Marketing the Rainbow
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This UK retailer was very late to the rainbow game. It was not until 2014 that we see anything happening, and it did not start in a positive way.
In Brighton, two women were asked to leave the store for kissing - a mere peck on the cheek - after "a customer complained." A protest was organized by the university's students' union, which urged the supermarket giant to review its policy on equality and diversity. About 200 people gathered outside the store before some of them turned to kiss each other, saying they wanted to "turn the negative into the positive" and highlight equality in the city. Sainsbury’s slogan “Live well for less” was changed into “Live well for lez”. The company later apologized and offered to donate £100 to a charity, stating the couple "were not behaving inappropriately and we are very sorry that they were treated in this way". They added: "Had a senior manager been made aware of the original customer complaint, they would have followed our guidelines and no action would have been taken."
The next year they made the press again. They were criticized for placing a copy of gay lifestyle magazine Attitude magazine behind a so called modesty cover, whilst making no effort to conceal FHM. The FHM cover in question featureda bikini-clad woman, everyone on the cover of August’s Attitude magazine (their Pride Heroes edition) was fully clothed. When asked for a comment, the company blamed the distributor: “They agreed that whilst the cover of this magazine is now generally suitable for display, there could be future issues where it may not be. This is something we regularly review along with taking guidance from the Professional Publishers Association.” They added that the FHM issue was 'accidentally' placed on a low shelf. Pointing fingers, however, is not very becoming.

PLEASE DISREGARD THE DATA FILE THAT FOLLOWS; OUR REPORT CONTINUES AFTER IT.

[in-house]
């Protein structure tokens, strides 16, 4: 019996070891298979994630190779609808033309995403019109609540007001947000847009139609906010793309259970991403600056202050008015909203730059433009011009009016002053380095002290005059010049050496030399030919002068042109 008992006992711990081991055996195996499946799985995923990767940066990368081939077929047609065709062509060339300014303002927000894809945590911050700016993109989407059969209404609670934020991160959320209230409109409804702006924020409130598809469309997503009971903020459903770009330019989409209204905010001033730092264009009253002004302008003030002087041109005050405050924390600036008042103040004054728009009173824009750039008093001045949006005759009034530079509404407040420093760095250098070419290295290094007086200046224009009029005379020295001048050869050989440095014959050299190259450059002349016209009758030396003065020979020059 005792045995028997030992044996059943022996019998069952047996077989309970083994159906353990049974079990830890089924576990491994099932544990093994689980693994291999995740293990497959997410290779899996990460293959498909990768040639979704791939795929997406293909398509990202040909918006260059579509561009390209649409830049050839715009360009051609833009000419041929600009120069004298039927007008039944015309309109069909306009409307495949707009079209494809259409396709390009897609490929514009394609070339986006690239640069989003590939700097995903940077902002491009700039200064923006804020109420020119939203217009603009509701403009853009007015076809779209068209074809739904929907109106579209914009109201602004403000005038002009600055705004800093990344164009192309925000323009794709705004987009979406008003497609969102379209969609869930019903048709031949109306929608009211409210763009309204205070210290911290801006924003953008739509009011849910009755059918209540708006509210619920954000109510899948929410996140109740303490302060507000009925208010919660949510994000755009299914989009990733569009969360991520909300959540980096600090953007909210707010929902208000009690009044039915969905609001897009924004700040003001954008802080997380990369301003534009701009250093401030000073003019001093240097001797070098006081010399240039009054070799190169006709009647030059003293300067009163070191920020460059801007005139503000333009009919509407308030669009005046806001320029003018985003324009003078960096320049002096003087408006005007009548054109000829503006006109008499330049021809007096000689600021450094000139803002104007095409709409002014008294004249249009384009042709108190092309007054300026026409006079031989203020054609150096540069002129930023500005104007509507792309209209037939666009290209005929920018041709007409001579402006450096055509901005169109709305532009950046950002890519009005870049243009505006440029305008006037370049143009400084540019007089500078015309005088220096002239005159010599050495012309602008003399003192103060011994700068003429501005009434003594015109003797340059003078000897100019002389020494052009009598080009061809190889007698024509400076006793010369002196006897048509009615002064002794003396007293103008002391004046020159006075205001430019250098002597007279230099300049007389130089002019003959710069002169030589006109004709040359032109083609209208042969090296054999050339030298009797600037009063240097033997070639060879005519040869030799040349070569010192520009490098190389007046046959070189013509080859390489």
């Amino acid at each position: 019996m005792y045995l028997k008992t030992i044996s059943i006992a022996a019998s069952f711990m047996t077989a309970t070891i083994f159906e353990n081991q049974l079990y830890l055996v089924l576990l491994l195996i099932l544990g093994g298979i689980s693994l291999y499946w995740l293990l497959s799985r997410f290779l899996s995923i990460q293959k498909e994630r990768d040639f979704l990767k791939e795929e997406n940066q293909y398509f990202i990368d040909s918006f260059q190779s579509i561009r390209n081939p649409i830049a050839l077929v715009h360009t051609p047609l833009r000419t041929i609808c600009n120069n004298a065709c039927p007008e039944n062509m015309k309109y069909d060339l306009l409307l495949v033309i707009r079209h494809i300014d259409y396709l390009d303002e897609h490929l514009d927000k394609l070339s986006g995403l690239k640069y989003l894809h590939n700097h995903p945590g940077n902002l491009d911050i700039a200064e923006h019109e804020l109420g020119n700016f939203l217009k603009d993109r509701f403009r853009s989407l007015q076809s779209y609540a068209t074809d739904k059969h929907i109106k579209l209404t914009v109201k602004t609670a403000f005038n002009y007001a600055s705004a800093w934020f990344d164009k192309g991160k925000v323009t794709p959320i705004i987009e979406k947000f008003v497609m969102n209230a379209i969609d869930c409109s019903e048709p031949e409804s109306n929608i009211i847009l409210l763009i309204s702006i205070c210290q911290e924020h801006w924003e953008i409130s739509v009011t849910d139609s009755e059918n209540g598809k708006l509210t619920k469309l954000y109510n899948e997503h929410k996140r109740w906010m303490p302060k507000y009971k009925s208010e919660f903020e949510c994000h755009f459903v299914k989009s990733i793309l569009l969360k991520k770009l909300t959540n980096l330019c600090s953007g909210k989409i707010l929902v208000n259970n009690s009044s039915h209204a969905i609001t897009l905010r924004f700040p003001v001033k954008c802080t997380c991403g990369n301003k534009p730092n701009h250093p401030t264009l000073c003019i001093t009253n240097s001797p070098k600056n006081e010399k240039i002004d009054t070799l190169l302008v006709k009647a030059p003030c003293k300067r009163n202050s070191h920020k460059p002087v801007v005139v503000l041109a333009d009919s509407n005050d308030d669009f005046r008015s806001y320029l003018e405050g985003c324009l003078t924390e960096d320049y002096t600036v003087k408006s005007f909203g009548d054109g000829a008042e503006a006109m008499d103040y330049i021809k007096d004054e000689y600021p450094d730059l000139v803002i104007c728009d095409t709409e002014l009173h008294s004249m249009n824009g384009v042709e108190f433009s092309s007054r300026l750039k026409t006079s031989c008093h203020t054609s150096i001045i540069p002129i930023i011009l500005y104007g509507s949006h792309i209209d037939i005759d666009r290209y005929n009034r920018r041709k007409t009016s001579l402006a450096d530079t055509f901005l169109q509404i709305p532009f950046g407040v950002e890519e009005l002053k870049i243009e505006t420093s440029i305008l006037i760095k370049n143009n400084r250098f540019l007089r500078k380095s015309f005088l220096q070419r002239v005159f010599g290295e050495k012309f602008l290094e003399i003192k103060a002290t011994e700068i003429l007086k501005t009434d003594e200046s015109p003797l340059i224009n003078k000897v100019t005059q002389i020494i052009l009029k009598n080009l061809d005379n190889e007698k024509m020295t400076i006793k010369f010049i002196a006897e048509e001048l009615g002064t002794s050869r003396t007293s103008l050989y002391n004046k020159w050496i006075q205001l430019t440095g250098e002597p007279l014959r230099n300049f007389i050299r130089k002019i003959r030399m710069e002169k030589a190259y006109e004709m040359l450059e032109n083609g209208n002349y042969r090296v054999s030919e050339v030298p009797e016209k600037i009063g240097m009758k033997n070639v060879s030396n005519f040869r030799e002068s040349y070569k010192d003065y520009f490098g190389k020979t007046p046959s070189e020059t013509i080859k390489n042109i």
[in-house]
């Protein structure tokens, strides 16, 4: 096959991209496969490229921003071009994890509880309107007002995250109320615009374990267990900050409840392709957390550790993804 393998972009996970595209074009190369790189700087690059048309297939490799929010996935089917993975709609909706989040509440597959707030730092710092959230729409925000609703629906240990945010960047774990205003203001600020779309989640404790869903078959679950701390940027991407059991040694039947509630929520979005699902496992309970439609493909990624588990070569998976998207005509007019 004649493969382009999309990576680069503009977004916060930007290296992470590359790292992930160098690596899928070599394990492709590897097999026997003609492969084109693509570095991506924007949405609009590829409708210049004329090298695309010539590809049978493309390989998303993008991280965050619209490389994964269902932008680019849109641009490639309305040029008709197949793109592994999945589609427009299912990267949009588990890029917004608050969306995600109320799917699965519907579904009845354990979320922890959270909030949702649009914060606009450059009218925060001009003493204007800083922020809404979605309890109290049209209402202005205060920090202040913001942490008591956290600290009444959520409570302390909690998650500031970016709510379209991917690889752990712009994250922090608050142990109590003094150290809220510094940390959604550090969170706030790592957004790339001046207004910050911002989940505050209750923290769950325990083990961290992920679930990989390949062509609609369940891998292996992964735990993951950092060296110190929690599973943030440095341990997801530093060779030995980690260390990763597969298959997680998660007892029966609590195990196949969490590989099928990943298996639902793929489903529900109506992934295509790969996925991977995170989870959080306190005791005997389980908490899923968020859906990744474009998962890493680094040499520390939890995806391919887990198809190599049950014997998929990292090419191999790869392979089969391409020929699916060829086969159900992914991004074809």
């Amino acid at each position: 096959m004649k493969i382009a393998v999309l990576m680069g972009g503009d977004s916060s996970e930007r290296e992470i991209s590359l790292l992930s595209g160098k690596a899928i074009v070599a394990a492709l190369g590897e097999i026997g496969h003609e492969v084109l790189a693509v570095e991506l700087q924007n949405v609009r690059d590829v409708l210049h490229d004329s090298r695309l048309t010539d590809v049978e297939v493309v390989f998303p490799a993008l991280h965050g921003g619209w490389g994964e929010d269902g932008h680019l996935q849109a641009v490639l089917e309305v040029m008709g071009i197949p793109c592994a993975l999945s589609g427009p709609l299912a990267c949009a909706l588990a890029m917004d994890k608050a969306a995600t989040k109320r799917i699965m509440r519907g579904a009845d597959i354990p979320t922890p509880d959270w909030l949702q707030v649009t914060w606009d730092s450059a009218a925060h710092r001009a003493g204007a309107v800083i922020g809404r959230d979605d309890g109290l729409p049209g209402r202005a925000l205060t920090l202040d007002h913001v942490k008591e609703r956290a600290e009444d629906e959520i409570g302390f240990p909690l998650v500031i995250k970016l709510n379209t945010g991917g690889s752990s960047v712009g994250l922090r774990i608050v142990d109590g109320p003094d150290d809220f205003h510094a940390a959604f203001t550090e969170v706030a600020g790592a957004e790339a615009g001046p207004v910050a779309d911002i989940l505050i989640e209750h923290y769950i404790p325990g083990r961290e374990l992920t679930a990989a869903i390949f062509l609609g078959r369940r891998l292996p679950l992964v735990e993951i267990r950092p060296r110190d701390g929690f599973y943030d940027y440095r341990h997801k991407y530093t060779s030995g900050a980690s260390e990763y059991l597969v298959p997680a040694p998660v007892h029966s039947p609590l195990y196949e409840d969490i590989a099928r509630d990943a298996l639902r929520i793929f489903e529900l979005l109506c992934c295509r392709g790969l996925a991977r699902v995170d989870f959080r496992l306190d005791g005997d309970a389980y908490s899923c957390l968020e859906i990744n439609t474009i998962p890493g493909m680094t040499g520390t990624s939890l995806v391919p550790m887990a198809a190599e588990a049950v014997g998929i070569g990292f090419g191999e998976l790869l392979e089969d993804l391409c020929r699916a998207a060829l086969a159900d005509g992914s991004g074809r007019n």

A gay Christmas
They seemed to be making amends in their 2015 Christmas commercial, called “The Pact”, in which a gay couple arrange to visit both families over Christmas: lunch with one family and dinner with the other - they agree to eat only the mains at each to ensure they do not overeat. Of course they find that this is practically impossible.
It won praise from viewers for its casual inclusiveness and LGBT friendly approach: “No massive statements, just a refreshing normality”.
Back to discrimination
However, things went haywire again mid 2016, when a security guard at a Sainsbury’s location in London told a gay couple, who were holding hands, they were “touching inappropriately”, after a customer had complained about their displays of affection. Again, a 'customer driven' action...
This led to a reaction the next day, when hundreds of people staged a mass ‘kissathon’ protest waving rainbow flags at the store. Despite more than one member of the public shouting at the group to “get off my street”, the protesters continued, dancing to Diana Ross and Donna Summer tunes. A spokesperson for Sainsbury’s, which laid on biscuits and water for the protesters, said: “It’s been a really great event and an important opportunity for the community to show their support. We do our best to make sure everyone feels welcome in our stores but occasionally we make mistakes. We are working hard to make sure lessons are learnt.”
In 2016, they went back to their ‘all inclusive’ stance, this time with a 3.30 minute stop-motion animation: The Greatest Gift. While the 2015 ad was ‘all about’ the gay couple, the 2016 one featured Dave, sung by James Corden, who wants to be able to spend more time with his family. The ad - only fleetingly - shows a number of diverse families, including Dave’s own wife of ethnic background. We also see a lesbian couple with a child, and what is either a gay couple with a kid, or a three-generations family. Of course, more ethnicity is added.
Head of Broadcast Comms at Sainsbury’s Sarah Kilmartin said: “We wanted to reflect a modern Britain and a diverse Britain.”
Apparently Sainsbury's Britain is only inclusive and diverse around Christmas.
Case study: Sainsbury's